From the Crikey grapevine, the latest tips and rumours …
New gig for Bronny? NSW Premier Mike Baird announced today that most councils across the state have been sacked and will be run by administrators until new elections for amalgamated councils in 2017. Some councils were spared, namely those where it was politically inconvenient and where court cases against the move are still underway. We had heard that the announcement would also include a gig for former speaker Bronwyn Bishop, who will soon find herself out of a job.
A tipster tells us that Bishop will soon be announced as the administrator of a soon-to-be formed Northern Beaches council, taking in the current Manly, Warringah and Pittwater councils “unless common sense prevails and Mike Baird is talked out of a very silly idea”. We called Baird’s office for comment yesterday and were told to contact Minister for Local Government Paul Toole, whose office would only say: “Announcements regarding the outcome of merger proposals and governance arrangements will be made in due course.” Bishop has denied the claims this morning, but that doesn’t mean the idea wasn’t floated.
Vote for him because I’ve been great. The Liberal Party has got in early with tipsters in electorates across Australia getting in touch to let us know they have already received letters from Prime Minister Malcolm Turnbull endorsing their local MP or candidate. The letter from Turnbull says, “in this very uncertain world, Australia needs political stability and a strong economic plan for jobs and families”.
Save up to 50% on a year of Crikey
Choose what you pay, from $99.
One tipster has shared their letter endorsing Freedom Boy Tim Wilson, replacing Trade Minister Andrew Robb in the seat of Goldstein.
Voters in Goldstein also got Robb’s endorsement of Wilson, as the former trade minister passed the torch of the safe seat in Melbourne’s leafy beachside suburbs. The letter reminds voters what Robb has achieved:
A vote by post is a vote for the Libs. The Turnbull letter is the same form letter that has been sent to us by other tipsters, one of whom received it in Monday’s post — meaning it was sent before Turnbull even visited Yarralumla on Sunday. The letters come in an envelope that reads “important postal vote information” along with a postal vote form, which asks for the voter’s contact details and a “security question”, which could let the political party know the middle name of your oldest child. We’ve covered this before, as regular readers will be aware, but it’s worth mentioning again, as one person who received the postal vote form thought it meant that her vote would automatically go to her Liberal MP. This article from Crikey in 2013 shows just what political parties do with the information:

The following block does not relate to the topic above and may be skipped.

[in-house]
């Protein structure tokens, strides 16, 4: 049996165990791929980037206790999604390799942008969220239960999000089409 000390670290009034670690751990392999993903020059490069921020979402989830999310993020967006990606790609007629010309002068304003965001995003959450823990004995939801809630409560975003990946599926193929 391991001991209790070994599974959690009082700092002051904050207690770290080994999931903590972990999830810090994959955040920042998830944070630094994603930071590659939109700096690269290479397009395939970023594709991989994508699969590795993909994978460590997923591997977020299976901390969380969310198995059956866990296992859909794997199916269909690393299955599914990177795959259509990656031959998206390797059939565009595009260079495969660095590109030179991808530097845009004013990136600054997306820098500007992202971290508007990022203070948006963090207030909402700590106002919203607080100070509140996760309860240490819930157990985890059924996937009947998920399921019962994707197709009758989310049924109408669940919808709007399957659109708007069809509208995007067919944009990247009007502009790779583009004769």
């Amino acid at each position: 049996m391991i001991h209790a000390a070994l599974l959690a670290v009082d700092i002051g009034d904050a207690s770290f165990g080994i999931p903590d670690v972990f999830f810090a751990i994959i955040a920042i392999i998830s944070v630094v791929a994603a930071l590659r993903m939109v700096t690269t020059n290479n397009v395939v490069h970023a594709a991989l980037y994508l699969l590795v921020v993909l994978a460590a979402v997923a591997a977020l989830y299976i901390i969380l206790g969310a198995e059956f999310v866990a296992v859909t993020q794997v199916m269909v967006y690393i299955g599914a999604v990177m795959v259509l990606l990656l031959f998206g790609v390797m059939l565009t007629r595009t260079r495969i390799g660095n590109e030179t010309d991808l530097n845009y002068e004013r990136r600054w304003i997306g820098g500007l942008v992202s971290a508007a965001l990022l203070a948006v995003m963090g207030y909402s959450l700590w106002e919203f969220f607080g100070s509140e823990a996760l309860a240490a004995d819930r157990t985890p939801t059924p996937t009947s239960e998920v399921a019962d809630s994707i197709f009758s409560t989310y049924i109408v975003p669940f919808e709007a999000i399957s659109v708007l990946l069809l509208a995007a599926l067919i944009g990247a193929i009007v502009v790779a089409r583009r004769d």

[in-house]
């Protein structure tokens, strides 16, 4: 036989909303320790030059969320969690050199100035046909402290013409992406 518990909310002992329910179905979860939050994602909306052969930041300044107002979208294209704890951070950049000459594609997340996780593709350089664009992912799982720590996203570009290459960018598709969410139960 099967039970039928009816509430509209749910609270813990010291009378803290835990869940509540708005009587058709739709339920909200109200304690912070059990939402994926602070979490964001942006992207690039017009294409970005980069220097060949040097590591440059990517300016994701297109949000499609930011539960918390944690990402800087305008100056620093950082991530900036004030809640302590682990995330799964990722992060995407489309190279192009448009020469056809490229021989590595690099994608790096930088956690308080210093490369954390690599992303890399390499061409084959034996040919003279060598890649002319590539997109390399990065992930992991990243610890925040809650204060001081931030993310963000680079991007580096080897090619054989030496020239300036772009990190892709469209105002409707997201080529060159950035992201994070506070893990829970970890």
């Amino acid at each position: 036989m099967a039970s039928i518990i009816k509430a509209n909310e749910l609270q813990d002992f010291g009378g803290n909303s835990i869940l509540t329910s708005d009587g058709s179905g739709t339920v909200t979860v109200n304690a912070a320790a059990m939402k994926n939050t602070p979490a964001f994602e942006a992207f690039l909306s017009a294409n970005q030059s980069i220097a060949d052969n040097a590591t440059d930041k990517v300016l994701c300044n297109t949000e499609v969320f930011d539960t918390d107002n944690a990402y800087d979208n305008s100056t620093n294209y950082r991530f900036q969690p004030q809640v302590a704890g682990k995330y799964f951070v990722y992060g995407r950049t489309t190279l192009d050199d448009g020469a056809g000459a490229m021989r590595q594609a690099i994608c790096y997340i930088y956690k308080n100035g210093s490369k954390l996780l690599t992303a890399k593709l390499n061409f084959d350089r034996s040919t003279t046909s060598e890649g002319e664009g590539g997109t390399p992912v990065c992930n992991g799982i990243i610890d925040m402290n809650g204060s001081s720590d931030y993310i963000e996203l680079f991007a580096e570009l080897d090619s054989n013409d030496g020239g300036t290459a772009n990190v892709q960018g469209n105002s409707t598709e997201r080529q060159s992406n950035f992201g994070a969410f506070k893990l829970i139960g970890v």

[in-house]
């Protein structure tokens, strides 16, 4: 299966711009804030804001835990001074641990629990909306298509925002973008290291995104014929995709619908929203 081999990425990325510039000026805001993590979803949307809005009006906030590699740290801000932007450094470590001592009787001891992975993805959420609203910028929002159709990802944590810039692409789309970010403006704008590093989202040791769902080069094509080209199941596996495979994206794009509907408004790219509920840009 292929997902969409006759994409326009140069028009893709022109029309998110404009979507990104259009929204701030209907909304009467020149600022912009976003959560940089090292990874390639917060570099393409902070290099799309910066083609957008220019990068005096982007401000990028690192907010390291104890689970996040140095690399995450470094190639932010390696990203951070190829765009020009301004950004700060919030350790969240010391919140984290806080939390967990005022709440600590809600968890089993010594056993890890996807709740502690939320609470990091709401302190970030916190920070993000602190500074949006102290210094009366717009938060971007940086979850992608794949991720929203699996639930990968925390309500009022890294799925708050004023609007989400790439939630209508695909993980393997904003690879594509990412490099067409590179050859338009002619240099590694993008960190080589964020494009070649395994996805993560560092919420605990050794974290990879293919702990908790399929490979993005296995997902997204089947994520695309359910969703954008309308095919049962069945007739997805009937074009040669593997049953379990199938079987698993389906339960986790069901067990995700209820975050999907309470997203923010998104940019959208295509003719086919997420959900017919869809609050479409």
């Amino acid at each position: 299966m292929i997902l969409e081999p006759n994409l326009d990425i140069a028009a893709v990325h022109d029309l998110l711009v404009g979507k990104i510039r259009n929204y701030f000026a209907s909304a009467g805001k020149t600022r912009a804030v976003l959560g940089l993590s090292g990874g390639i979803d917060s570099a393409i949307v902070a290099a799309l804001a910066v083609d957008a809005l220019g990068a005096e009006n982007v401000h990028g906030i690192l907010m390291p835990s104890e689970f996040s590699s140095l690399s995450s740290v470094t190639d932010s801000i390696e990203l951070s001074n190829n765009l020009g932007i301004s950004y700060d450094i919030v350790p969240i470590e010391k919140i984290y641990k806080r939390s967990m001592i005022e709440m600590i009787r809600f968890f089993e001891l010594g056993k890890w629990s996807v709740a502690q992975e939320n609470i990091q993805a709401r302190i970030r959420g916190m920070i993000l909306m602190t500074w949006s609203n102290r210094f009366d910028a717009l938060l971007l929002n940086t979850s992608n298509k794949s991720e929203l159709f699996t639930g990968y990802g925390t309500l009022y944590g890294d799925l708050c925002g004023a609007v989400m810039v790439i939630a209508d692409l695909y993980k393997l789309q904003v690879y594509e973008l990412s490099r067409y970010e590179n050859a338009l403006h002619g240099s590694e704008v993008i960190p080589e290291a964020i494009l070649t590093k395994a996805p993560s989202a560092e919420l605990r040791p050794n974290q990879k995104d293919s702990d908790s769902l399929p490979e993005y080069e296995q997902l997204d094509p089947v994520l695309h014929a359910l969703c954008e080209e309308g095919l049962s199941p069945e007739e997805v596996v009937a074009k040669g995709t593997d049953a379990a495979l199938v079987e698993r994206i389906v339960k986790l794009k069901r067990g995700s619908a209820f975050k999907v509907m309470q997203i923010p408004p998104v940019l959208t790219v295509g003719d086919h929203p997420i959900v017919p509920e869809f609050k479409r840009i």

“You’ve just told the Liberal Party or the Labor Party your name, date of birth, mobile phone number, email address, enrolled address, postal address, where you were born and who your first employer was, and you’ve given the party your signature.
“And you probably don’t even know it — because there’s nothing on that reply-paid envelope to indicate that you’re sending it to a political party (although there will be some advertising material from a candidate contained in the letter).
“You’d like to see what personal information political parties have filed on you? You can’t. Parties are exempt under the Privacy Act; you have no right to access your file.
“Next, the political party — which might use tracking systems to work out whether you’re likely to vote for it — is supposed to send the form on to the Australian Electoral Commission (it’s an offence under section 197 of the Electoral Act not to). But it might just sit on your form a for a while, perhaps long enough that you never get that postal ballot paper (the Electoral Act prohibits stockpiling, but studies indicate it takes place). And party officials might “correct” details on your application form before sending it on (that’s happened before).”
While the AEC has tried in the past to make the practice illegal, it has had no luck. Of course it’s not just a Liberal thing, and it’s not even confined to the major parties. This photo was uploaded to Imgur yesterday, with an important-looking seal and bold text saying “voting is compulsory” — from Greens MP Adam Bandt. Of course, voting is compulsory — but filling out these forms definitely isn’t.
Sign of the Pynes. From letters to posters — the controversy in South Australia is about whether or not the Liberal and Labor parties, including Industry Minister Christopher Pyne, has illegally put up corflutes before the writs have been issued for the election. Council bylaws in South Australia ban election signage from being placed on council sign poles or power poles until the writs are issued, which won’t be until Monday, even though campaigning is in full swing. On Tuesday candidates were given 24 hours to remove their own signs, before council workers would move on them, but one council has said it would be a waste of funds for their staff to remove them. Onkaparinga Council will be removing the signs and fining candidates $100 per poster. Nick Xenophon says putting up the posters is cheating:
Nice to hear from you, Barry. Want to know what President Barack Obama discussed with Malcolm Turnbull in last night’s phone call? The fight against Islamic State, “key principles in addressing maritime disputes, in particular ensuring freedom of navigation and the peaceful resolution of disputes” — a long way of saying China and the South China Sea.